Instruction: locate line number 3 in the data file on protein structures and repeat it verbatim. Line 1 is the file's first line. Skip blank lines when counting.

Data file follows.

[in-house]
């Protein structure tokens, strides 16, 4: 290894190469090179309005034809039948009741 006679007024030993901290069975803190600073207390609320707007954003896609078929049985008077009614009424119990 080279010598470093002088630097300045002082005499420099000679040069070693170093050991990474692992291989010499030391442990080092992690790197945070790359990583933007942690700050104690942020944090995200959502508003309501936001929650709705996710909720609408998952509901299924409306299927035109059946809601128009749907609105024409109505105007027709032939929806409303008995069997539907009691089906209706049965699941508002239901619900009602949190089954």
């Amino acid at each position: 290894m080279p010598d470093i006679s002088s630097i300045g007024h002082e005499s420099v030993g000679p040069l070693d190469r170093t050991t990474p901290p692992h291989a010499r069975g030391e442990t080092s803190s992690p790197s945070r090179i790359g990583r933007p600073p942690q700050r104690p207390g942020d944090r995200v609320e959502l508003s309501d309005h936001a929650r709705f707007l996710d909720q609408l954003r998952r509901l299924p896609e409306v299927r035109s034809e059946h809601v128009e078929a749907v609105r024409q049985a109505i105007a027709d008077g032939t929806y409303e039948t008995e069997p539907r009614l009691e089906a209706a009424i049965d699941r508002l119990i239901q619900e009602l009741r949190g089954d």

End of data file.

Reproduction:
């Amino acid at each position: 290894m080279p010598d470093i006679s002088s630097i300045g007024h002082e005499s420099v030993g000679p040069l070693d190469r170093t050991t990474p901290p692992h291989a010499r069975g030391e442990t080092s803190s992690p790197s945070r090179i790359g990583r933007p600073p942690q700050r104690p207390g942020d944090r995200v609320e959502l508003s309501d309005h936001a929650r709705f707007l996710d909720q609408l954003r998952r509901l299924p896609e409306v299927r035109s034809e059946h809601v128009e078929a749907v609105r024409q049985a109505i105007a027709d008077g032939t929806y409303e039948t008995e069997p539907r009614l009691e089906a209706a009424i049965d699941r508002l119990i239901q619900e009602l009741r949190g089954d």